Hi, I would appreciate it if you would place my credits beneath the photo your are using. It is not placed on Flickr under a CC license but with “all rights reserved” meaning you have to ask permission for any kind of use. Please add the following disclaimer underneath the picture “(c) Steven Duerinckx – http://www.darkink.be“.

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  7. Posted by Tony | January 5, 2008, 2:28 pm

    Darkman/Steven, the credits for your image have been added more explicitly now, as asked.

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  8. Posted by Juan Vidal | January 5, 2008, 3:31 pm

    Software maybe sometimes difficult, specially when creating complex applications.

    What I do for relaxing because sometimes you may get your mind in blank is to make some walks, take a nice cup of coffee or smoke a cigarrette.

    It is important to clear your mind in order to continue programming.

    Reply to comment

  9. Posted by Iproxx | January 6, 2008, 11:45 pm

    here in my office, our administrators really spend budget for some recreation activities. cause they believe that this type of job is really stressful.

    and i agree with your idea but not at all, working outside may give you lots of destructions.

    Reply to comment

  10. Posted by Tony | January 7, 2008, 12:22 am

    Getting all of the work done outside wasn’t really the idea, after all — typing code is more comfortable when there’s a desk and a dual-monitor setup. Though there’s more to it than just writing code, so trips outside might be quite productive overall.

    Though I suppose Arun should be asked about this, he seems pretty excited about writing programs near the beach ;)

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  11. Posted by Darkman | January 7, 2008, 7:09 pm

    Thank you very much for the link Tony.
    Btw, coding outside (the office) can indeed do wonders for the productivity. Been there, done that myself on more than a few occasions.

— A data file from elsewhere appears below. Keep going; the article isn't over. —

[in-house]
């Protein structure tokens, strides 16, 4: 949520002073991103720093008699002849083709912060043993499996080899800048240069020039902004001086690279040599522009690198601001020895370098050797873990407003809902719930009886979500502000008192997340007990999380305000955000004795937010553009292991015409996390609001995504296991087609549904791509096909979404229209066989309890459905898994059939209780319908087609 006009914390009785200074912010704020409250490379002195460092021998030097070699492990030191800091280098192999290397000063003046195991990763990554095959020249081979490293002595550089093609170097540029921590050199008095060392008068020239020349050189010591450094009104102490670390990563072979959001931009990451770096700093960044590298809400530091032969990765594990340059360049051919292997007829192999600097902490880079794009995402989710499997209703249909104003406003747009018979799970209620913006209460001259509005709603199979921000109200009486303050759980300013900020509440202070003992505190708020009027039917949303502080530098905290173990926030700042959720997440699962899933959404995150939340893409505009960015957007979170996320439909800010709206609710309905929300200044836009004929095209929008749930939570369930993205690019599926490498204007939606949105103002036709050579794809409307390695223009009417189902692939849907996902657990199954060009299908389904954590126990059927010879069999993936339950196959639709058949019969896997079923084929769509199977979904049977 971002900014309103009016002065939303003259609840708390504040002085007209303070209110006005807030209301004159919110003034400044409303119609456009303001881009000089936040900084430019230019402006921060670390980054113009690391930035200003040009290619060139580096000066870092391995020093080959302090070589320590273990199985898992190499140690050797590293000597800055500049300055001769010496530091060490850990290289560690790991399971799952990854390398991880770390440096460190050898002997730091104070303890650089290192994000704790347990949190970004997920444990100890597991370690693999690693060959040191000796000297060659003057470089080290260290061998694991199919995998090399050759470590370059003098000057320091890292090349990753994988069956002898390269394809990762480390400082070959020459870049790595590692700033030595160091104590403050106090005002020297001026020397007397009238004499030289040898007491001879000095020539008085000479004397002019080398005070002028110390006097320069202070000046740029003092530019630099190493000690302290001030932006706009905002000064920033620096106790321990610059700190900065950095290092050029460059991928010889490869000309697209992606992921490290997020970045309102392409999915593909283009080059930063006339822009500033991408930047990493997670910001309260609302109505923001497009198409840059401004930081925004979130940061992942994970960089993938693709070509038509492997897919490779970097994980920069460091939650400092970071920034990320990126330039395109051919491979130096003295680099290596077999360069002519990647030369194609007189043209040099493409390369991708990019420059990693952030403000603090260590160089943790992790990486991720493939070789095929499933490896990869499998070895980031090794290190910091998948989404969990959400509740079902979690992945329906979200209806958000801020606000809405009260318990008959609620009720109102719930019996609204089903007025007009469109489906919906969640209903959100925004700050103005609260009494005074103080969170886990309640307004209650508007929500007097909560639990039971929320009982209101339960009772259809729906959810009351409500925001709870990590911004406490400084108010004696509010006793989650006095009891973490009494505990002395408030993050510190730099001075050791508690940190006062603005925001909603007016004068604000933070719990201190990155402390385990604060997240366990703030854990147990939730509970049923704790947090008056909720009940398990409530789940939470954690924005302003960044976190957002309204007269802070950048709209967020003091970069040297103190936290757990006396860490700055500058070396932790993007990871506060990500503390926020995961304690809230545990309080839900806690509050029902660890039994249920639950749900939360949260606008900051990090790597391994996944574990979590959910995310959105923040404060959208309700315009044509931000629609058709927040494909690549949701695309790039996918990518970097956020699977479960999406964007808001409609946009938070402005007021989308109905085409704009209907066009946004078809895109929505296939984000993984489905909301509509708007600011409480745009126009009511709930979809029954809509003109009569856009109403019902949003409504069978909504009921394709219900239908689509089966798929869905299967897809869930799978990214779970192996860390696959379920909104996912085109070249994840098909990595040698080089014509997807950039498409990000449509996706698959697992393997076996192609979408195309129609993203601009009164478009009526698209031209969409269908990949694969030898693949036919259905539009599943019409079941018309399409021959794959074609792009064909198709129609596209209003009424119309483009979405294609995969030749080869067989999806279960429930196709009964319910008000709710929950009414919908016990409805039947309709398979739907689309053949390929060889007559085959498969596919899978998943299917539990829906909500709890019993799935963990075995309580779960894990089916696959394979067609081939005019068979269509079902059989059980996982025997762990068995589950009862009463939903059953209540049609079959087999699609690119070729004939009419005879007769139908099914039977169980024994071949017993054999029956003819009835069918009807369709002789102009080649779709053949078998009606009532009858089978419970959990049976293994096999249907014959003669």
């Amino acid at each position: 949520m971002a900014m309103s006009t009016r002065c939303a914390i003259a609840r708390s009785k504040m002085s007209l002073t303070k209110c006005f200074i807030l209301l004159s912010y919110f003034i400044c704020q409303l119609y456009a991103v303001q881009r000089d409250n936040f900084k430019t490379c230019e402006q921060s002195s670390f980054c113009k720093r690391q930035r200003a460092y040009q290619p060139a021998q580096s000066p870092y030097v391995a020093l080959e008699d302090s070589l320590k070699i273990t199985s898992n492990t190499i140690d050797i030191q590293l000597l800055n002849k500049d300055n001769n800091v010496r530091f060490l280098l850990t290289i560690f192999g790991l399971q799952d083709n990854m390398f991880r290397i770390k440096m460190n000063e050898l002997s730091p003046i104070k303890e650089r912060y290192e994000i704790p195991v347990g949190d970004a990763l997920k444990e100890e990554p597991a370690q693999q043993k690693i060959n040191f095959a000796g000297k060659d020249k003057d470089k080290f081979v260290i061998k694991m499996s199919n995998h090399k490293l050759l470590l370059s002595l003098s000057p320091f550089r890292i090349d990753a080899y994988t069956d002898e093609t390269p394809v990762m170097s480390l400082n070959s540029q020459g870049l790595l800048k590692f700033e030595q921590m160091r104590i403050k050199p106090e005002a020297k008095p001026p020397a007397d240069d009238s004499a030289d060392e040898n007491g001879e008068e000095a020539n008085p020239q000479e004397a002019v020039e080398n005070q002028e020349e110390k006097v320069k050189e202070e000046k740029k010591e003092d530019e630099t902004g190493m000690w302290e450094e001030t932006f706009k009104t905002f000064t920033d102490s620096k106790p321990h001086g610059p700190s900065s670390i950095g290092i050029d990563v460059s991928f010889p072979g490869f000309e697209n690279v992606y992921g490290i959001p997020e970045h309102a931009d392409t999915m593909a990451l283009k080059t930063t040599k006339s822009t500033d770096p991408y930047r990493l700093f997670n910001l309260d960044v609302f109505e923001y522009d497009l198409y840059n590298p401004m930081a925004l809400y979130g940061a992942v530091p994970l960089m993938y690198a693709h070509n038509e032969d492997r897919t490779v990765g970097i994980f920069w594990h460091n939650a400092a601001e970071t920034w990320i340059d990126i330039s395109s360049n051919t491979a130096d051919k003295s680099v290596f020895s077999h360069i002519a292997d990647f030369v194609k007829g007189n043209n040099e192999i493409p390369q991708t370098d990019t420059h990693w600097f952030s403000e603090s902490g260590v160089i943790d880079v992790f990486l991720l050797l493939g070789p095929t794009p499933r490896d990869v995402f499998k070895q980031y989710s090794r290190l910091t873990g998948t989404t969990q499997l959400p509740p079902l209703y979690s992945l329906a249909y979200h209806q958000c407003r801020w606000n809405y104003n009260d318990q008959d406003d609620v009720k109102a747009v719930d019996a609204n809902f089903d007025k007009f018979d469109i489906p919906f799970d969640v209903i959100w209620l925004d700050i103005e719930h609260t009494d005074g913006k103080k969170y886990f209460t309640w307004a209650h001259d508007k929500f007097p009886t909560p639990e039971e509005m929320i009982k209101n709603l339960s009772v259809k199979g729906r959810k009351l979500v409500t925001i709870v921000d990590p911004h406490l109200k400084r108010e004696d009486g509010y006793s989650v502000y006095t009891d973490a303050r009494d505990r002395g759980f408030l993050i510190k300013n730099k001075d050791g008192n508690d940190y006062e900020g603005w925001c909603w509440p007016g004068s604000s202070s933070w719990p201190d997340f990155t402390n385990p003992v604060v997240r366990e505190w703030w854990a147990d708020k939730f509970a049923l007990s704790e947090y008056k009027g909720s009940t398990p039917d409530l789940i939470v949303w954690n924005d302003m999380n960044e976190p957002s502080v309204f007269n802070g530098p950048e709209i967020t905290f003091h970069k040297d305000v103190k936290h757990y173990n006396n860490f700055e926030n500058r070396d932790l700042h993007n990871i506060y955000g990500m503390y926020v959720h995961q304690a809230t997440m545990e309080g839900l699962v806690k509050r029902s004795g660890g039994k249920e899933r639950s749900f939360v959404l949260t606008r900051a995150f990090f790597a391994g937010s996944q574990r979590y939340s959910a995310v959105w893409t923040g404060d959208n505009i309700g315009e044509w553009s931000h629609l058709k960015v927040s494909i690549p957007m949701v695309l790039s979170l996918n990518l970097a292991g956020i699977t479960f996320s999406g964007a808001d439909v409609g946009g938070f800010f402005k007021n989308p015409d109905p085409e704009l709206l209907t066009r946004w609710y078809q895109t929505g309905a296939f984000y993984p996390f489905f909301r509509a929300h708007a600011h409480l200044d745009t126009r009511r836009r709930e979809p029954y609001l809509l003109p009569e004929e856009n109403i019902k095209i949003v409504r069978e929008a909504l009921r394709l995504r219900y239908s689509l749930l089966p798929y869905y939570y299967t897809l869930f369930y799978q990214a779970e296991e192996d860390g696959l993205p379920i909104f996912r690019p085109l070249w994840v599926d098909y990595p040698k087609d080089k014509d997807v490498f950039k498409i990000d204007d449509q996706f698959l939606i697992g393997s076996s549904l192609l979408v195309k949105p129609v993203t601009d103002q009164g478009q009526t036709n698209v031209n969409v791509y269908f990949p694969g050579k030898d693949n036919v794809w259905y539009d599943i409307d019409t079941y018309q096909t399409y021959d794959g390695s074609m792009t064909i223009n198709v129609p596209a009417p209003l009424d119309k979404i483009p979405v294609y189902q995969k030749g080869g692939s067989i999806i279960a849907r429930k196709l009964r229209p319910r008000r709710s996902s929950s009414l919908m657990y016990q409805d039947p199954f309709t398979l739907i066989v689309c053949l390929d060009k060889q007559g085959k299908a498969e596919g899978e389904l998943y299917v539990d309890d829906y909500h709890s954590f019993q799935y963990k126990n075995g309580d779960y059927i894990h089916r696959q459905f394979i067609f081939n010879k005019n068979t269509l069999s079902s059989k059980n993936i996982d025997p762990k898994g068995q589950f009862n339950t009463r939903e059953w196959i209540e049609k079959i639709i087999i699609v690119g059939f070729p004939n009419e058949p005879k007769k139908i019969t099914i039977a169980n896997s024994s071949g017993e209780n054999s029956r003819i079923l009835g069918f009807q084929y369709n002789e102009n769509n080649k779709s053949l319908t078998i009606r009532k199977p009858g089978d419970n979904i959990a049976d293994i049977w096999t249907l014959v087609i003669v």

Reply to comment

  12. Posted by michaelp | January 8, 2008, 6:32 pm

    But what if you are programming in a room with some windows? Opening the windows would be bound to help you concentrate more and feel refreshed after programming for a while.
    An alternative to programming outside might be programming in a room with lots of windows and sun light being able to come inside your room. If I had a lap top, I would have the perfect room on a bright, winter day with the sun coming off the snow. Assuming there’s snow outside, otherwise it might not look so good. Otherwise, it would feel great to have some curtains and windows up to stay on my computer and work.

    Reply to comment

  13. Posted by Konstantin | January 10, 2008, 1:18 am

    I’ve yet to understand how to program with dual monitors better than with one. Can someone explain how their setup works?

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  14. Posted by Tony | January 10, 2008, 2:10 am

    dual-screens just offer more usable desktop space. Depending on the configuration, one large widescreen monitor could be as good as two smaller ones. I’m going to write up about my work setup this coming week, stay tuned!

    Reply to comment

  15. Posted by Web Design New York | January 10, 2008, 3:12 pm

    At our office we actually put a Pool table so when we have those stressful sessions we usually have a good game of pool

    Works for Us!!!

    Reply to comment

  16. Posted by php programs | January 13, 2008, 6:13 am

    try to keep your self fresh not by just having a walk while on the computer just rotate your eye balls over the walls and that works all time:)